Primary Literacy & Coding

This week I decided to take a look at primary literacy and coding. To be honest, this wasn’t even on my radar prior to this course. I have always had a keen interest in primary literacy, which is why I became a Teacher Librarian, and coding was something I dabbled in (if you could even say that) with our Kindergarten classes using Bee-Bot before my maternity leave. However, putting the two together was a completely new concept until Alec suggested I take a look at incorporating some coding into my online course after reading my course profile and my interest grew even more after some “playing around” with coding in class last week. I decided this something I MUST have in my online course. BUT, how could I tie it meaningfully to primary literacy??

To start this learning journey this week I began looking through Kathy Cassidy’s resources on APPS, ‘BOTS AND CODE: THE NEW ABC’S IN THE ELEMENTARY CLASSROOM. For those of you who don’t know Kathy Cassidy, she is a trailblazer in bringing technology into the primary classroom, I highly recommend you visit her website and follow her on Twitter. After hours and hours of exploration, I decided that ScratchJr would be a program I would like to use as it hit many requirements for classroom use and more specifically, primary classroom use:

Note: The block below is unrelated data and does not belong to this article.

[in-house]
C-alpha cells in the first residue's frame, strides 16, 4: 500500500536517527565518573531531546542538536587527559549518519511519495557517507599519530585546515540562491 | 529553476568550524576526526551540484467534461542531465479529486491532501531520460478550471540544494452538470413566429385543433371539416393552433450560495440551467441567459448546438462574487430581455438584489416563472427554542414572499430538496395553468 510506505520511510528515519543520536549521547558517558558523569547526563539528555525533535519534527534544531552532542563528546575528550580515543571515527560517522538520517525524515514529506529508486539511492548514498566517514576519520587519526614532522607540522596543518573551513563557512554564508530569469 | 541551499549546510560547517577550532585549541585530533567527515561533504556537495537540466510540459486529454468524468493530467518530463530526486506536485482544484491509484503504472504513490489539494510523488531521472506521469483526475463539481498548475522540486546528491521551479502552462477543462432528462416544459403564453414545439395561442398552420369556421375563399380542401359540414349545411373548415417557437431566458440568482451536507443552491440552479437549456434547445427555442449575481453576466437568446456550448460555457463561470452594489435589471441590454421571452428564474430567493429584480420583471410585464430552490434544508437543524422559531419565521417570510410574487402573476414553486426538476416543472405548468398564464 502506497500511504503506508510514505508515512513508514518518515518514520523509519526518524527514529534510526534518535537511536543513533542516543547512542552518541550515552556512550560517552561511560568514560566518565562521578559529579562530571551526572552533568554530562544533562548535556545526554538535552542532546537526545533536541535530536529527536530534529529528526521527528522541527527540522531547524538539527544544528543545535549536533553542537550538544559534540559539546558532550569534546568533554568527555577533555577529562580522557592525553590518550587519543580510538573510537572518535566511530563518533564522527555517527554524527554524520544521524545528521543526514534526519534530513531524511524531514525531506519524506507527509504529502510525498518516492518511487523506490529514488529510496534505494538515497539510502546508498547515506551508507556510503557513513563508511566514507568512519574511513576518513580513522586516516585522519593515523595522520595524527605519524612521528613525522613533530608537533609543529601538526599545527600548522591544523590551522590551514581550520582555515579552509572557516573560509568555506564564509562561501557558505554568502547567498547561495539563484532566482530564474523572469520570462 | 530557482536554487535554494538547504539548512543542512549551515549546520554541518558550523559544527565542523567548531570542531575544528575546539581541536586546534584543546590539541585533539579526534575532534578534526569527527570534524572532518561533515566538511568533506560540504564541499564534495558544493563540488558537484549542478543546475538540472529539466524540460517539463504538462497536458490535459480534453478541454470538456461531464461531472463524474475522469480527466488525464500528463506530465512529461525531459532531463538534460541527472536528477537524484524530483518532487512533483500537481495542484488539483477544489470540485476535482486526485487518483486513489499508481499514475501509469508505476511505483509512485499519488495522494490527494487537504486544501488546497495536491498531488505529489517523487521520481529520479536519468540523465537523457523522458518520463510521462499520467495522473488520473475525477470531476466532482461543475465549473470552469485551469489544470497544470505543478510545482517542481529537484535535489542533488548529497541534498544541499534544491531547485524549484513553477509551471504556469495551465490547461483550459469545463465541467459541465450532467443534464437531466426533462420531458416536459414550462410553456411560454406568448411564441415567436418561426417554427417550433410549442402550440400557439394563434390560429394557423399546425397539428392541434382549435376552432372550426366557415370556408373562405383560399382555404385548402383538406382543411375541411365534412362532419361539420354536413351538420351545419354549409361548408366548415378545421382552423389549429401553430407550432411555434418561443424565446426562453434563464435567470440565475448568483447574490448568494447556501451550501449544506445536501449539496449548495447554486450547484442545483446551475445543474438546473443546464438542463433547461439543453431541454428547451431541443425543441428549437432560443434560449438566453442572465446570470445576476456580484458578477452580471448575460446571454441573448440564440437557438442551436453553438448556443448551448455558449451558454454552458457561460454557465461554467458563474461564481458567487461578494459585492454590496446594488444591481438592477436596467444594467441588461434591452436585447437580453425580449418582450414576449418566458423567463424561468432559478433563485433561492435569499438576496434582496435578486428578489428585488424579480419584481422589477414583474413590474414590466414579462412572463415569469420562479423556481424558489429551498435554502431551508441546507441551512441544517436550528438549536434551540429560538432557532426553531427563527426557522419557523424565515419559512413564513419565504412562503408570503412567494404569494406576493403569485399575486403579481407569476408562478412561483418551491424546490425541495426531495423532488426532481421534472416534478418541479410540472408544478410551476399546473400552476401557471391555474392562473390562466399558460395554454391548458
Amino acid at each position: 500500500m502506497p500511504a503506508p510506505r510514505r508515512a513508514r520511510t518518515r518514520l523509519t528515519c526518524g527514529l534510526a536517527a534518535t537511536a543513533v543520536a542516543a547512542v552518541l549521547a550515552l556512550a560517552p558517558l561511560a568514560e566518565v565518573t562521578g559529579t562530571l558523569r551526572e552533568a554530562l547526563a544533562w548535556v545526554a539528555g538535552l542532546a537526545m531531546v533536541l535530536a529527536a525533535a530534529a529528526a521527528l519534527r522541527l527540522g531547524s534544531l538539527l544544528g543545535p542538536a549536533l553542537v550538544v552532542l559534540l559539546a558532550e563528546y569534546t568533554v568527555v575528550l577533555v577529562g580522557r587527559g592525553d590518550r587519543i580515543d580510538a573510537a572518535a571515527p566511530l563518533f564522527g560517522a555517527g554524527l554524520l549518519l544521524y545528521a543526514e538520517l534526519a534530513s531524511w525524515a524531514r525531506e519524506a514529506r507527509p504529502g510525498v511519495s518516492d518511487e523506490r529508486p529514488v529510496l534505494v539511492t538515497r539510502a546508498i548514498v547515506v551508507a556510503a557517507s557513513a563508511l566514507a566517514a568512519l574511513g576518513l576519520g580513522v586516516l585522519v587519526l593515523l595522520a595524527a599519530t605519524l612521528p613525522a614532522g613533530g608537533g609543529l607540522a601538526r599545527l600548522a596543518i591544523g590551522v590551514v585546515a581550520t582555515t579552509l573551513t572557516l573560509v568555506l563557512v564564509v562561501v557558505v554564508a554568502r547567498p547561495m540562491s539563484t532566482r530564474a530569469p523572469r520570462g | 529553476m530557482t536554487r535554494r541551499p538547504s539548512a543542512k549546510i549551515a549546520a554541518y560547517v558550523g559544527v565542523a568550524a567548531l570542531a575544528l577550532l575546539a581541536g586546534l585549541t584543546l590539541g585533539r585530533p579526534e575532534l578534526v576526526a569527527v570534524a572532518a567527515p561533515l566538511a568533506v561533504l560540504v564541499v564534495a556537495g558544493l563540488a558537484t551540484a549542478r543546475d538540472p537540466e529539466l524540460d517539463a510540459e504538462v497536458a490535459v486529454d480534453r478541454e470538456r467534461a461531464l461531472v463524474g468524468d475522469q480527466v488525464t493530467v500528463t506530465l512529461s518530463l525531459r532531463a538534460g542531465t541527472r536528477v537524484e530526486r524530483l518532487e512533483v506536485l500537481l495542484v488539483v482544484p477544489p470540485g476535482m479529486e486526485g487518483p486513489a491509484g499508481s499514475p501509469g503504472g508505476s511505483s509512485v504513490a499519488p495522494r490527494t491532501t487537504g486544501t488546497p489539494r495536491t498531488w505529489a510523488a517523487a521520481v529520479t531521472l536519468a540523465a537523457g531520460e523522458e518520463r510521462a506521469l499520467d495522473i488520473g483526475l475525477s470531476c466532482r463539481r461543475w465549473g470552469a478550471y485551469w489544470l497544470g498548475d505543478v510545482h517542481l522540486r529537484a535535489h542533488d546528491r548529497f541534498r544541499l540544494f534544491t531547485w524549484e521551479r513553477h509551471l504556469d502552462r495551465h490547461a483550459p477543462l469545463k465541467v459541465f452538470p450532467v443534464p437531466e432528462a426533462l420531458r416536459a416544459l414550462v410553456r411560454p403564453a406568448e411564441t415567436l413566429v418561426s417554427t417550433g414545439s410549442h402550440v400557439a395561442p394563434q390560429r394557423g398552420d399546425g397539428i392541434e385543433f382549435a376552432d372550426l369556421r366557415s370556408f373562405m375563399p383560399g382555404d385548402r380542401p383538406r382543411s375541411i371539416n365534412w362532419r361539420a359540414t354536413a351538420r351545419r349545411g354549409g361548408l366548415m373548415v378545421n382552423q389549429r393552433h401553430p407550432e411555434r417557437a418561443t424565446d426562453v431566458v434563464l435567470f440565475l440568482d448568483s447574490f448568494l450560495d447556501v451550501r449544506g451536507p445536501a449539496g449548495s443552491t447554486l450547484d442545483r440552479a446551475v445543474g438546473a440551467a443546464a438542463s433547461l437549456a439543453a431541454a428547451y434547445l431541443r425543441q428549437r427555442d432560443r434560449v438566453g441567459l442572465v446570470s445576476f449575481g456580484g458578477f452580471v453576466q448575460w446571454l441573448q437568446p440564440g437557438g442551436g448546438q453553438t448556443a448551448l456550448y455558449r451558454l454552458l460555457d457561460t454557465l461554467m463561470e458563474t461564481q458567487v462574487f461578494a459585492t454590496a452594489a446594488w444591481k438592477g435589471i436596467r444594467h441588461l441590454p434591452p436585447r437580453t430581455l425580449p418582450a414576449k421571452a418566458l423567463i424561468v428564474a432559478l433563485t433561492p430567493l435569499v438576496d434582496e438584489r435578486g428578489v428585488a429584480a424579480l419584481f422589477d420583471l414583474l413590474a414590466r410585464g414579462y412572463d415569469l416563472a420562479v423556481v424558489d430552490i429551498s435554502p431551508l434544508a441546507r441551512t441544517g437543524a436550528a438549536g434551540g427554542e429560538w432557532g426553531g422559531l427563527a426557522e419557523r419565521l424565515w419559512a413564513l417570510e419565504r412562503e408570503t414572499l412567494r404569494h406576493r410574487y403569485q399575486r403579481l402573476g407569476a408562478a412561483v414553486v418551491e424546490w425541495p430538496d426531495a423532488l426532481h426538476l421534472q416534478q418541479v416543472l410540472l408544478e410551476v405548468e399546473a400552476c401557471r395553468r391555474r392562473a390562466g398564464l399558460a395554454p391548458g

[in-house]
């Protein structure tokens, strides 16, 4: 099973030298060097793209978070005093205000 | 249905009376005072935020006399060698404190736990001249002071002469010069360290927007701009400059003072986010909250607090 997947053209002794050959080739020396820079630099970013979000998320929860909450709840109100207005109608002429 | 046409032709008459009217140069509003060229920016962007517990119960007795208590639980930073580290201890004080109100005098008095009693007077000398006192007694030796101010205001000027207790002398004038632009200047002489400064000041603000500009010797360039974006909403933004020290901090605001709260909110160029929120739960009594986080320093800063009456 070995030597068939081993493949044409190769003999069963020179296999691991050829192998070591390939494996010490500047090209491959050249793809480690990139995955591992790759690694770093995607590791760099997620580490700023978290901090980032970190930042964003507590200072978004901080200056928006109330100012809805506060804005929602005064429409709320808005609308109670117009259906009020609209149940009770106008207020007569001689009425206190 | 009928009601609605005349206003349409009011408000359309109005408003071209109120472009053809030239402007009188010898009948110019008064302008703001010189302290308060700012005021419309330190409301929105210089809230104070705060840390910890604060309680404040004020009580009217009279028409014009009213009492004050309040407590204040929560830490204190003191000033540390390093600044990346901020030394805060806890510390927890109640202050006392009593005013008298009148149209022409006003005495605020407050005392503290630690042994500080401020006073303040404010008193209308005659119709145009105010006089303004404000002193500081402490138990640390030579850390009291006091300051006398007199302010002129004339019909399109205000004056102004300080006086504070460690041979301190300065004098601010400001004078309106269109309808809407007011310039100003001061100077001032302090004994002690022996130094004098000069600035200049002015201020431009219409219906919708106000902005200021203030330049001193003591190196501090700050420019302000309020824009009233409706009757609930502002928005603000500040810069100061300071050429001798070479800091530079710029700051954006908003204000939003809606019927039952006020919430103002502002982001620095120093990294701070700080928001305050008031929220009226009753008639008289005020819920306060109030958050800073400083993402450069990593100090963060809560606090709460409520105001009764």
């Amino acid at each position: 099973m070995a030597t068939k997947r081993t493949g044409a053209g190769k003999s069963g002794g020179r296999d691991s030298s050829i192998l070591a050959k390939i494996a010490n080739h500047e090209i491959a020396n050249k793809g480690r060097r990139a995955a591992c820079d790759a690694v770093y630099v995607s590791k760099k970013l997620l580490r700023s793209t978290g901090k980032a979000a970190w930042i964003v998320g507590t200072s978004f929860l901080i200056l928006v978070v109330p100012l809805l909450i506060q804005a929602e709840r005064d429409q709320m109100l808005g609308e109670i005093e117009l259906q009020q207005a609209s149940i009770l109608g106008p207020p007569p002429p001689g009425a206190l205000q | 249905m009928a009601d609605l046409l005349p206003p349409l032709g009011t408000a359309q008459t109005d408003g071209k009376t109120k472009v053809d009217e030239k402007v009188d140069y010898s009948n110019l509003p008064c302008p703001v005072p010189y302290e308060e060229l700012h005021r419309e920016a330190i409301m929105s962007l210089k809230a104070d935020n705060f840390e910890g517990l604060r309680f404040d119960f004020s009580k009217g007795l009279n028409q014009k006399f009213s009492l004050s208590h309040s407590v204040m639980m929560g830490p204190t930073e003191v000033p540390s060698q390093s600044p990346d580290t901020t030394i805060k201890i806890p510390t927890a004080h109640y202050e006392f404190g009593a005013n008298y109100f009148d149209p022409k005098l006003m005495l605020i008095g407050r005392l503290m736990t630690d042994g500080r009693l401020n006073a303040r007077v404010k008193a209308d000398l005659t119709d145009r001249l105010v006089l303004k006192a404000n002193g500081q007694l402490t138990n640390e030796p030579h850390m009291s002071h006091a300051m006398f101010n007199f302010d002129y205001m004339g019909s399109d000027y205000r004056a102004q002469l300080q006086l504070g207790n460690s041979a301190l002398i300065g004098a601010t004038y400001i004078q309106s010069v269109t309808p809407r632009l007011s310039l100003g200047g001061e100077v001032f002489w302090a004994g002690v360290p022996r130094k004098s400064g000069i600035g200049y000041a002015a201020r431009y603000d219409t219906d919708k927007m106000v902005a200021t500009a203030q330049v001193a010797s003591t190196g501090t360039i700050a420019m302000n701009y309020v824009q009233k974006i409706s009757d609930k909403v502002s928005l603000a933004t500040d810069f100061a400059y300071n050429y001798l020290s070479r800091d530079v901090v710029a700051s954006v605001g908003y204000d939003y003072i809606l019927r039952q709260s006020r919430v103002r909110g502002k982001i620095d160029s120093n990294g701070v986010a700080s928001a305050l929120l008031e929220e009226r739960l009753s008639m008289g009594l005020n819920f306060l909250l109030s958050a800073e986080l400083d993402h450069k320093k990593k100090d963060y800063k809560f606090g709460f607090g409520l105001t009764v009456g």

1. It is aimed at young children (ages 5-7).
  2. It is free.
  3. In programming interactive stories and games, students will learn to solve problems, design projects, and express themselves creatively on the computer.
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Check it out!

 

And upon further exploration, there are teaching resources specifically targeted at primary literacy, which could easily be adapted to fit into my online course. scratch2

Lastly, there are GREAT resources for teachers under the teach tab, with resources, lessons, and videos on how to use ScratchJr in the classroom. It really can’t be any more user friendly or easily accessible. My next step will be creating lessons based on my word study modules for students to code the words we are working on during that unit. I am so excited to continue to explore ScratchJr and make some modules using this app for my online course.